The idea, Long said, is “to eliminate movement, put yourself in better position to react to the baseball.

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WS G3: Yankees @ Phillies

Lineups via LoHud:

YANKEES
Derek Jeter SS
Johnny Damon LF
Mark Teixeira 1B
Alex Rodriguez 3B
Jorge Posada C
Robinson Cano 2B
Nick Swisher RF
Melky Cabrera CF
Andy Pettitte P

Pitching: LHP Andy Pettitte (2-0, 2.37 postseason ERA)

PHILLIES
Jimmy Rollins SS
Shane Victorino CF
Chase Utley 2B
Ryan Howard 1B
Jayson Werth RF
Raul Ibanez LF
Pedro Feliz 3B
Carlos Ruiz C
Cole Hamels P

Pitching: LHP Cole Hamels (1-1, 6.75 postseason ERA)

TIME/TV: 7:57 p.m., FOX

Here are Hamels’ numbers against the Yankees, via Baseball-Reference.

Here are Pettitte’s numbers against the Phillies, via Baseball-Reference.

I think Mark Teixeira and Derek Jeter will both have big nights against Cole Hamels.

It’s raining pretty hard right (I’m basing this on what I see on TV). Hopefully, we’ll have baseball tonight.… Click here to read the rest

Hitting Hamels’ changeup

Cole Hamels’ best pitch this year is, once again, his changeup. The pitch, which generally clocks in around 78-81 mph, on average, was thrown just over 30% of the time in 2009. It serves as Hamels’ main strikeout offering and, according to pitch value data, was 11.7 runs above average, the second best changeup value in the NL (only Tim Lincecum’s changeup was better). He’ll throw the changeup to right-handed hitters—low and away—as well as left-handed hitters—low and away—and, when facing righties, Hamels is not afraid to come inside with the pitch to induce a weak groundout. Therefore, while Hamels doesn’t have an overpowering fastball (90 mph, on average), his changeup is deceptive enough to help him strike out 7.81 batters per nine innings. Basically, expect to see a lot of fastballs—just under 60% of the time—and changeups, with the occasional curve mixed in.

So, Hamels’ changeup is good, that much is clear. However, who can we expect to have success against it?… Click here to read the rest

A-Rod, where did you go?

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Alex Rodriguez has 6 strikeouts, thus far, in the World Series. He’s performing like it’s 2006.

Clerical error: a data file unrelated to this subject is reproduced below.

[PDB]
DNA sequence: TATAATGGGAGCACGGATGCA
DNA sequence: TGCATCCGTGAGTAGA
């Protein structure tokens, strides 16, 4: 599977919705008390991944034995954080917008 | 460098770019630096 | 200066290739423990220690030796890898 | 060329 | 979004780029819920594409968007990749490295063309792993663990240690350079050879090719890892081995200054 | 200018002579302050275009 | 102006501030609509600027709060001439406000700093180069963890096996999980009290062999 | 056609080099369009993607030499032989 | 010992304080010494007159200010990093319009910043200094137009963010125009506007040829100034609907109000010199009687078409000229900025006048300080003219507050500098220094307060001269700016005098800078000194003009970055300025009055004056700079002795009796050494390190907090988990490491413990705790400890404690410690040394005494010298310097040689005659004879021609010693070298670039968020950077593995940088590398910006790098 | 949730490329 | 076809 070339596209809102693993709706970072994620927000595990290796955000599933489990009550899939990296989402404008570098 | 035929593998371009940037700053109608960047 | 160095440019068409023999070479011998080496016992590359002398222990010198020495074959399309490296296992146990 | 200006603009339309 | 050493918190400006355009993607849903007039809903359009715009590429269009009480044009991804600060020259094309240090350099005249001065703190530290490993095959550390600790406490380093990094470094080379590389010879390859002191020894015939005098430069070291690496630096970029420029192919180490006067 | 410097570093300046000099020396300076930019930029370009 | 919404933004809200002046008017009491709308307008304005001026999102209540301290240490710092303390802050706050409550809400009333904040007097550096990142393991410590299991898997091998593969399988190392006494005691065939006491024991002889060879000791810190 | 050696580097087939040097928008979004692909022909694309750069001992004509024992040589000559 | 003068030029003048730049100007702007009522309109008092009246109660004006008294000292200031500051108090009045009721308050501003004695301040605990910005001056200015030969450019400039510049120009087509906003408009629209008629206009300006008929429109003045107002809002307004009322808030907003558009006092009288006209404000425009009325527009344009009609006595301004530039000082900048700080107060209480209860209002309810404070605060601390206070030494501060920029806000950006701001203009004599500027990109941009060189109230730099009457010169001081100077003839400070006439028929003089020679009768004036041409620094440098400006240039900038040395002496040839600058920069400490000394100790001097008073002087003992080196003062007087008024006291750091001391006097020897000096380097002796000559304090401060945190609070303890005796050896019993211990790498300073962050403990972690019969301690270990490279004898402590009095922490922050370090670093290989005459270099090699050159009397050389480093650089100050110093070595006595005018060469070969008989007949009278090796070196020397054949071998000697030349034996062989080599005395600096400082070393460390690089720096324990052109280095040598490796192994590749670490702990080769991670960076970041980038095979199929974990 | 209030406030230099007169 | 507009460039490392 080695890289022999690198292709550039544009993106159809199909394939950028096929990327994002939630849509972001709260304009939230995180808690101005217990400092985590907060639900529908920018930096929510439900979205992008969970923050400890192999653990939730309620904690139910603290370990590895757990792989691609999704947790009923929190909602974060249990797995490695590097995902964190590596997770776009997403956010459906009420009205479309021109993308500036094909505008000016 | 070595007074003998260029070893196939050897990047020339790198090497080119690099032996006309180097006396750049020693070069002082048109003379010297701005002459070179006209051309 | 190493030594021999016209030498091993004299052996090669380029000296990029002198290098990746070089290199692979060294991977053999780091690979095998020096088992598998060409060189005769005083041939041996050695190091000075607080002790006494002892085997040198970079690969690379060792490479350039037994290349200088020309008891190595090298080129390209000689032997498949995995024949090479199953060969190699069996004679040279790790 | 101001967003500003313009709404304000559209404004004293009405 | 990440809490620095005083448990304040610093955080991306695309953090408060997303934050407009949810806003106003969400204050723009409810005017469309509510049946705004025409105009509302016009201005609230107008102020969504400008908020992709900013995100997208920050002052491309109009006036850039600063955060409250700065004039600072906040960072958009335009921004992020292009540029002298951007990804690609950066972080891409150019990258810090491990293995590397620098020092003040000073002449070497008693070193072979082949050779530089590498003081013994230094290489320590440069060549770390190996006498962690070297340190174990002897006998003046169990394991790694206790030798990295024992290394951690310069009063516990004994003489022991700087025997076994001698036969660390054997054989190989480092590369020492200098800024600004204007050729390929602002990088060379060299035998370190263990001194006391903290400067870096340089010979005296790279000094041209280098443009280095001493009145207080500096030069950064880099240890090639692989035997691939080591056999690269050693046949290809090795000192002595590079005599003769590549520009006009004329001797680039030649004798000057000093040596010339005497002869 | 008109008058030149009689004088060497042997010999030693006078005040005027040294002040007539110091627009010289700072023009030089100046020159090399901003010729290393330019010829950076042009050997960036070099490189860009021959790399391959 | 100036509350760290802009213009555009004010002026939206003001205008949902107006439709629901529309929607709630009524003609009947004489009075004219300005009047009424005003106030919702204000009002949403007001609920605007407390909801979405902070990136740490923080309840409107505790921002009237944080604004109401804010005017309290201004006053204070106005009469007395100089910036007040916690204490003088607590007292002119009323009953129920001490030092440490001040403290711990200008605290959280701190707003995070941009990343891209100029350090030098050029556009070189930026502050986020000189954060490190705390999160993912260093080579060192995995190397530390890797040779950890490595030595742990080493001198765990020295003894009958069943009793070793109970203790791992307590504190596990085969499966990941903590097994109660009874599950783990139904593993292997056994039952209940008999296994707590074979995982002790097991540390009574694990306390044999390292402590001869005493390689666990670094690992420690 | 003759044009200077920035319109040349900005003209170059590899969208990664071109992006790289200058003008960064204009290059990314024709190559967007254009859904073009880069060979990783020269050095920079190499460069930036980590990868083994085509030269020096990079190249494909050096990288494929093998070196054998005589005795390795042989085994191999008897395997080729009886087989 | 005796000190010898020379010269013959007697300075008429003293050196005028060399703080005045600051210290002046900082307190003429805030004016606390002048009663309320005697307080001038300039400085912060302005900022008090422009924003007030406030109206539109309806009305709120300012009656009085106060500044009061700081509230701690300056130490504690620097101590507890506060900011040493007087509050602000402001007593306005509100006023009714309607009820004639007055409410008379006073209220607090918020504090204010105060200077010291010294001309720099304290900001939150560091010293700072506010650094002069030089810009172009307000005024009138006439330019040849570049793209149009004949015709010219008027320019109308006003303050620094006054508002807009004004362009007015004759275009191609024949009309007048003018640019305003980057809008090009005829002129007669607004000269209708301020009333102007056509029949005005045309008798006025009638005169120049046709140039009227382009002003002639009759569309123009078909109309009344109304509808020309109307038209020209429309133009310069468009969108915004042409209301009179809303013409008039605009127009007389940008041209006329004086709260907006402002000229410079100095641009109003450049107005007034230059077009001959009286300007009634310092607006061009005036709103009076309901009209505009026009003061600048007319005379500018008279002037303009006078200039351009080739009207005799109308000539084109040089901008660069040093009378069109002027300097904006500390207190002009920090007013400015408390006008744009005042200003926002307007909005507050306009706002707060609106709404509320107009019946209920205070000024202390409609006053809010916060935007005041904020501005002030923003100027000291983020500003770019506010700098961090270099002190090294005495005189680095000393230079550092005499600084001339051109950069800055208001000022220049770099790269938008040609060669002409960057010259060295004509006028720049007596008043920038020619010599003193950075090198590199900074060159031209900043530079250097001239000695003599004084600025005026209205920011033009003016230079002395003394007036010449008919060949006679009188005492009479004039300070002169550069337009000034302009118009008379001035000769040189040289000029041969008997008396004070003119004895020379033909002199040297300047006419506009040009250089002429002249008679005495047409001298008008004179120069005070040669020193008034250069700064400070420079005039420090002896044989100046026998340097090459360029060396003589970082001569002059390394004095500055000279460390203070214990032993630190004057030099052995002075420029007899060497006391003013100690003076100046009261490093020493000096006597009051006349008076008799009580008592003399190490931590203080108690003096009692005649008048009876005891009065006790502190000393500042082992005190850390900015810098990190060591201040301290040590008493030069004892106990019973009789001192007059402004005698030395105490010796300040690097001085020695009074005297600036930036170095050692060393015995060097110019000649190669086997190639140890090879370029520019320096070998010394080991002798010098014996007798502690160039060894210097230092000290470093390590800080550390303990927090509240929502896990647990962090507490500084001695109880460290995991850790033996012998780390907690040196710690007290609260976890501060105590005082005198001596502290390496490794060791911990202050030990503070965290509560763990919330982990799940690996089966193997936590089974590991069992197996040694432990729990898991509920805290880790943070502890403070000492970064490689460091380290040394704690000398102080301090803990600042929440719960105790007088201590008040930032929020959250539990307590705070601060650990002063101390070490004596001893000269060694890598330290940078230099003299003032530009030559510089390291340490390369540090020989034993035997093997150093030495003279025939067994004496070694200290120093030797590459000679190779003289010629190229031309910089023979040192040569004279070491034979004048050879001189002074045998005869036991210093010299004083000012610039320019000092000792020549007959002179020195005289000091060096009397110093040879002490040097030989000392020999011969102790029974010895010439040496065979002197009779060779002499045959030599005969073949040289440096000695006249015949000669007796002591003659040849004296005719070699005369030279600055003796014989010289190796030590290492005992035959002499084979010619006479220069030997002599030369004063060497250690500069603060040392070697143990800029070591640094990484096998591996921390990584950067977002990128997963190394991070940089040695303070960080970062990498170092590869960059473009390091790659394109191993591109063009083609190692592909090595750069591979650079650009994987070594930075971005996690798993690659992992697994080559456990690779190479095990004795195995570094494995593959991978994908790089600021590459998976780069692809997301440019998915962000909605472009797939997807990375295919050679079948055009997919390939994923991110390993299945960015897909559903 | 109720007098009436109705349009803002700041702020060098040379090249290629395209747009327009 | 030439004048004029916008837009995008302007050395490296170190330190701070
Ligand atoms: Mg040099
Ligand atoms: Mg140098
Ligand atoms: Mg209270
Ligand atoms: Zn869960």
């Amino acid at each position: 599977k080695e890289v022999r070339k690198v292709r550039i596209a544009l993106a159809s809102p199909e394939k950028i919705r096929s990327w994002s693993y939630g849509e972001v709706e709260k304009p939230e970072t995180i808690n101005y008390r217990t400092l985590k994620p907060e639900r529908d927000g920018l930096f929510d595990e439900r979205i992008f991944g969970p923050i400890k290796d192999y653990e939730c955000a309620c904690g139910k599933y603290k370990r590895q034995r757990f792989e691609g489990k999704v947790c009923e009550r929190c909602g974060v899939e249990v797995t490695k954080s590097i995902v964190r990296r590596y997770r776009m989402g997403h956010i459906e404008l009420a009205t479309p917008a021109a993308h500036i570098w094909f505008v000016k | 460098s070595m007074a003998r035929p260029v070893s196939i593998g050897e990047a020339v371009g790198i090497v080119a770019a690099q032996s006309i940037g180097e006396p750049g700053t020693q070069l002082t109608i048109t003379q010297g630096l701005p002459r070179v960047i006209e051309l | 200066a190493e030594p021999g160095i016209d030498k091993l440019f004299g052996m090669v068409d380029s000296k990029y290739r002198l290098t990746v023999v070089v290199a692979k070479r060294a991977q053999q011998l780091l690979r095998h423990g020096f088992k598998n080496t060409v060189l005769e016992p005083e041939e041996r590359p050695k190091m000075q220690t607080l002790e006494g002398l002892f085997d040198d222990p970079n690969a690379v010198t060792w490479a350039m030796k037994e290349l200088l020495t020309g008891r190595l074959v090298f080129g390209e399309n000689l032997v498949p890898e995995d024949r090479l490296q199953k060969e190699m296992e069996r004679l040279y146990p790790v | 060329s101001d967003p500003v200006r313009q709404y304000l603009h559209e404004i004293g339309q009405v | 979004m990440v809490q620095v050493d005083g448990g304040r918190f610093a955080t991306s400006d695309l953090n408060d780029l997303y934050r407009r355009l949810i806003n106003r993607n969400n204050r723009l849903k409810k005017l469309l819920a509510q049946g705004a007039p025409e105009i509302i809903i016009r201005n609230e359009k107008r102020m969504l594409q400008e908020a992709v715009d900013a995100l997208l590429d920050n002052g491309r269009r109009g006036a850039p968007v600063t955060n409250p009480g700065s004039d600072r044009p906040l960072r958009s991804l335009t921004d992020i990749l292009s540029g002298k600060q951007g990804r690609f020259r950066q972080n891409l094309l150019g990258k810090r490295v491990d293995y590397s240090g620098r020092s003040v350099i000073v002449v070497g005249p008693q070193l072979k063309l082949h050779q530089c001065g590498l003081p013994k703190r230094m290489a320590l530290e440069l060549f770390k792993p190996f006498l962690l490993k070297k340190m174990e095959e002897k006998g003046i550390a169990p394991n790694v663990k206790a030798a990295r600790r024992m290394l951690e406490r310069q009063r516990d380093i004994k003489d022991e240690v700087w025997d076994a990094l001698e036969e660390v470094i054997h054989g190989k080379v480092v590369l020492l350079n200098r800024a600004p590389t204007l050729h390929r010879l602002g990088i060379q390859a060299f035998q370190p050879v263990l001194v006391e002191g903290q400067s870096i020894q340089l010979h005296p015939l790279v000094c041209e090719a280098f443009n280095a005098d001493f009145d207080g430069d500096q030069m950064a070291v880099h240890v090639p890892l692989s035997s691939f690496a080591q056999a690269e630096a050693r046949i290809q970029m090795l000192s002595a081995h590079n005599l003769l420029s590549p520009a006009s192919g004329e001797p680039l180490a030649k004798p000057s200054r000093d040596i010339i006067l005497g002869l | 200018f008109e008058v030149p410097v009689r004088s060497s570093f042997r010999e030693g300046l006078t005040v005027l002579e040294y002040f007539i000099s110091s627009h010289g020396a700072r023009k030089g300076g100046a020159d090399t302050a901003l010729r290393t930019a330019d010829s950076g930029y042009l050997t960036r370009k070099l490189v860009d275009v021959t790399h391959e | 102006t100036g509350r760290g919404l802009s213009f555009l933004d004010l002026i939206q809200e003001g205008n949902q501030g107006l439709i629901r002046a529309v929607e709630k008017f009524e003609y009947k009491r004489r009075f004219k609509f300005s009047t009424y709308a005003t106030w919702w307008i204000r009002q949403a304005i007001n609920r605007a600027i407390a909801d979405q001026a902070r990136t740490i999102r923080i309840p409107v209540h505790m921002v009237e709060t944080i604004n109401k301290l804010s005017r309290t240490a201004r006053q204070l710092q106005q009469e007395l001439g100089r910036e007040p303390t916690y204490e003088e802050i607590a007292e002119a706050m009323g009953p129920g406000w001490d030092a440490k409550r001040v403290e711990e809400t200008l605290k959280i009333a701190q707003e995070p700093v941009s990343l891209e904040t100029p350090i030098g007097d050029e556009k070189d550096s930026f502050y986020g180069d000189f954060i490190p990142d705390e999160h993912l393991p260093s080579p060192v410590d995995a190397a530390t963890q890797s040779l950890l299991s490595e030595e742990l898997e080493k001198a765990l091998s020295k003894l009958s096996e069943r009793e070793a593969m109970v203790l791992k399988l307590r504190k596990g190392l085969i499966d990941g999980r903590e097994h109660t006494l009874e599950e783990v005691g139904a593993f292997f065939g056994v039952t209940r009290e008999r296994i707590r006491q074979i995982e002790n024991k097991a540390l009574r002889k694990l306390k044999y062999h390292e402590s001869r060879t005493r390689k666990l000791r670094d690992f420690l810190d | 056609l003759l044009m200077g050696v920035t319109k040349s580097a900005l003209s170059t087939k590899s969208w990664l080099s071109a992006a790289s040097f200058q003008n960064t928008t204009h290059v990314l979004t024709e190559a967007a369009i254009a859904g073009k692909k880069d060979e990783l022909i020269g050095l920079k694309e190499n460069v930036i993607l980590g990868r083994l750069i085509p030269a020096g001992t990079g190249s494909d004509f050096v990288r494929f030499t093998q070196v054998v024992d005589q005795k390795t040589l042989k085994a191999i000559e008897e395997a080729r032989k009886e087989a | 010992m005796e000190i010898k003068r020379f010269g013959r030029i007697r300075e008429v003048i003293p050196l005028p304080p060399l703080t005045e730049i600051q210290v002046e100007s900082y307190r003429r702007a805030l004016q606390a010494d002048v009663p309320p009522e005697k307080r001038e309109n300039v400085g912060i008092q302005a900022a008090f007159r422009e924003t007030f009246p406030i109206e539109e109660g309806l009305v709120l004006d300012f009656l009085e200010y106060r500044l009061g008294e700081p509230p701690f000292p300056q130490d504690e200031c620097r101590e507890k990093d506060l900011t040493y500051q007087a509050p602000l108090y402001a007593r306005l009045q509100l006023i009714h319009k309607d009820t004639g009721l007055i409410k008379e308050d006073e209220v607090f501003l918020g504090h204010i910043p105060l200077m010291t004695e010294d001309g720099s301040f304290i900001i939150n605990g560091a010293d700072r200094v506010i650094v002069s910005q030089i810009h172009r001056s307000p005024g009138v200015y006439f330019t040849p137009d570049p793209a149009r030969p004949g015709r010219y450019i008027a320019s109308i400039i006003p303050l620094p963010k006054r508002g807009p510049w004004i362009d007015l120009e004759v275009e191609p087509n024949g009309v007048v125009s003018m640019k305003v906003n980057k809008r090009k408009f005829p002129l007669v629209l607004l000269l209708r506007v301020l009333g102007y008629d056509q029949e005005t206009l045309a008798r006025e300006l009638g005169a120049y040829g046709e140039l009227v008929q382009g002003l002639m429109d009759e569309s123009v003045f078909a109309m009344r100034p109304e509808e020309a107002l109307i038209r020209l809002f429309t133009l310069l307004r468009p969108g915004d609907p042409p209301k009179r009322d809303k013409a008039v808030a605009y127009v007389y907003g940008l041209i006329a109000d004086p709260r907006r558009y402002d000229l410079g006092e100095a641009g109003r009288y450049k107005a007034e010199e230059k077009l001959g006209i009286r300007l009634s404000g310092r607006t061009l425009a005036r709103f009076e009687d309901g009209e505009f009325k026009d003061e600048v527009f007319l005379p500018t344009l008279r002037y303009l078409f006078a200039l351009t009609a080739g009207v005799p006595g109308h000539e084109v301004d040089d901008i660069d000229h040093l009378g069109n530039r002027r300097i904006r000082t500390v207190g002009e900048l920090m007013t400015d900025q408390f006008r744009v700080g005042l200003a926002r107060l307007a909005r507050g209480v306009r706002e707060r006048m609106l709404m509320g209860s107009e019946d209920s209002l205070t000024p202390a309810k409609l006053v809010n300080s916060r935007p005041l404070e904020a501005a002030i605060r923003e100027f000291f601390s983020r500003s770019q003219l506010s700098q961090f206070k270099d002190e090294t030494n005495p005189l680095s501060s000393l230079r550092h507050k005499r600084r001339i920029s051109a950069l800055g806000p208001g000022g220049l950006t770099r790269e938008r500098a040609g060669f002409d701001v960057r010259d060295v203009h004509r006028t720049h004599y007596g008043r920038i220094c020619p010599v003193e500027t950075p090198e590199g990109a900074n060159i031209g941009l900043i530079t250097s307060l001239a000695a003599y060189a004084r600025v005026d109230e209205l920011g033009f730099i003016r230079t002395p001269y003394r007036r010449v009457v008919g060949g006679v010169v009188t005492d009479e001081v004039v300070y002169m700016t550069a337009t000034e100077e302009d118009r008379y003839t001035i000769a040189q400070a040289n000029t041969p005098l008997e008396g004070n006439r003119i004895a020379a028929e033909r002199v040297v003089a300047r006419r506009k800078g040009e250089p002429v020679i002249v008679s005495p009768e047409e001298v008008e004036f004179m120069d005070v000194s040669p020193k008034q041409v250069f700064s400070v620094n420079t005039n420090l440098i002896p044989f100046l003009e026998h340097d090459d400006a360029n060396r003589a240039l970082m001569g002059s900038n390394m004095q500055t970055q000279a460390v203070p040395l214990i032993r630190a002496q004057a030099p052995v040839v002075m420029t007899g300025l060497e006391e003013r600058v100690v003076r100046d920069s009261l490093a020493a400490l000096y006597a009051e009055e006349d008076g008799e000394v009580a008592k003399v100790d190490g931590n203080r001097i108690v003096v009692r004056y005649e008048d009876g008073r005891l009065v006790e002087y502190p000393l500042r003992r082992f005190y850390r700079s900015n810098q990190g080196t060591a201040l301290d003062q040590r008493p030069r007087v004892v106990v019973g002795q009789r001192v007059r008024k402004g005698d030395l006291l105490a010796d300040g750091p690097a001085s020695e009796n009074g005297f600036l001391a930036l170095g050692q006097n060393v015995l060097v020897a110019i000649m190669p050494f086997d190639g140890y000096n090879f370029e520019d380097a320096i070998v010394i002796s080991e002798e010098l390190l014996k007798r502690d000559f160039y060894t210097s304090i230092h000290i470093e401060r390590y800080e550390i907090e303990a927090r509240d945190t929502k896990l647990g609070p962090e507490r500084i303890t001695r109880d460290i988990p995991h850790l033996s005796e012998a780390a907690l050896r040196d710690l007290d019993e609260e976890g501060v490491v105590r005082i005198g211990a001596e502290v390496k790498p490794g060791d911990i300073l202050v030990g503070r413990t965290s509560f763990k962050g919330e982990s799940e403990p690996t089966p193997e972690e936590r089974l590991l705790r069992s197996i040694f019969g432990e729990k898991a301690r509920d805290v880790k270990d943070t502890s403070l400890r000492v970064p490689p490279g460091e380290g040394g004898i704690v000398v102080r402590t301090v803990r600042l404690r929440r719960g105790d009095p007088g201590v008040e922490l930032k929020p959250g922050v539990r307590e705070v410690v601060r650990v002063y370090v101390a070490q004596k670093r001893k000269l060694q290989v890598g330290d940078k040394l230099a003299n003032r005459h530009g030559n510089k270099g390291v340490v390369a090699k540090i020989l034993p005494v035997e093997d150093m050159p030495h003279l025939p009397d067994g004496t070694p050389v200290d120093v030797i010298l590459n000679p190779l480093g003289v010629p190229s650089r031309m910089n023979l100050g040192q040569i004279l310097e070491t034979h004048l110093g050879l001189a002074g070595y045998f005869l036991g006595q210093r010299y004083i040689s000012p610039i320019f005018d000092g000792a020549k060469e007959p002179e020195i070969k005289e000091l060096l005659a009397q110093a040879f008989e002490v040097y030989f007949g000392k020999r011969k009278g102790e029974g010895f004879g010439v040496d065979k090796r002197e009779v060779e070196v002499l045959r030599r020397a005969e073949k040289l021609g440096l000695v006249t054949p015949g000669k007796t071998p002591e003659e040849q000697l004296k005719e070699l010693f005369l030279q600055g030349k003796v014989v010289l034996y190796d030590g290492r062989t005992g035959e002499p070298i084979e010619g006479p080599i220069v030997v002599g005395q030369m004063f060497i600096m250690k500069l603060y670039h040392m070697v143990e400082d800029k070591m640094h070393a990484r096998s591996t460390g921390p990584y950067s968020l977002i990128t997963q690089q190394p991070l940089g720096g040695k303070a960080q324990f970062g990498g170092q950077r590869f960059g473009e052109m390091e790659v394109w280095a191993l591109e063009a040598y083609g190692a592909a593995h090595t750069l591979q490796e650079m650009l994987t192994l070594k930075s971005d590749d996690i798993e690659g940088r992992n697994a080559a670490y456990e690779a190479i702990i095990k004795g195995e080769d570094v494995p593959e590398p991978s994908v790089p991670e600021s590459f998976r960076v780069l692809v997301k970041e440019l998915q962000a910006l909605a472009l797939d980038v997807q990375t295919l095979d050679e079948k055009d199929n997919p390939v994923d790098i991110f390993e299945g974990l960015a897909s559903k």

Here’s Tom Verducci’s (SI) take on A-Rod’s first two games of the series:

Those were some funky swings Alex Rodriguez took in Games 1 and 2 in the World Series, looking nothing like the compact, balanced strokes he took in the ALDS and ALCS. His swing was at times lengthened and at times became very defensive, more of swatting for the ball or feeling for it than taking a quick path to it. It’s almost as if he’s a shooter in basketball whose stroke gets tighter with each miss; he needs something to go down to restore confidence.In two games Rodriguez has swung at 23 pitches and put two balls in play: a grounder to third and a flyball to left field. He punched out three times in Game 1 and three times again in Game 2. Only one other player ever had back-to-back three-strikeout games in World Series history: Jim Lonborg.

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Hairston replaces Swisher

For Game 2 of the World Series, Jerry Hairston Jr. will start in right field over the struggling Nick Swisher. Hairston’s line against Pedro Martinez over 27 at-bats is .370/.433/.519. Of course, those at-bats are from years ago, when Pedro was with Boston and Hairston was with Baltimore, but Pedro was better back then, so maybe they’ll help Hairston tonight. Part of me wants to criticize Girardi for the move, as it smacks of desperation, but, to be honest, Swisher has looked awful at the plate—he’s practically diving on top of the ball before it gets to him—so I can’t complain (in Swisher’s defense, he did face Cliff Lee last night, who was damn near unhittable).

UPDATE – I’m left wondering, why not start Gardner or Hinske rather than rely upon dated stats?… Click here to read the rest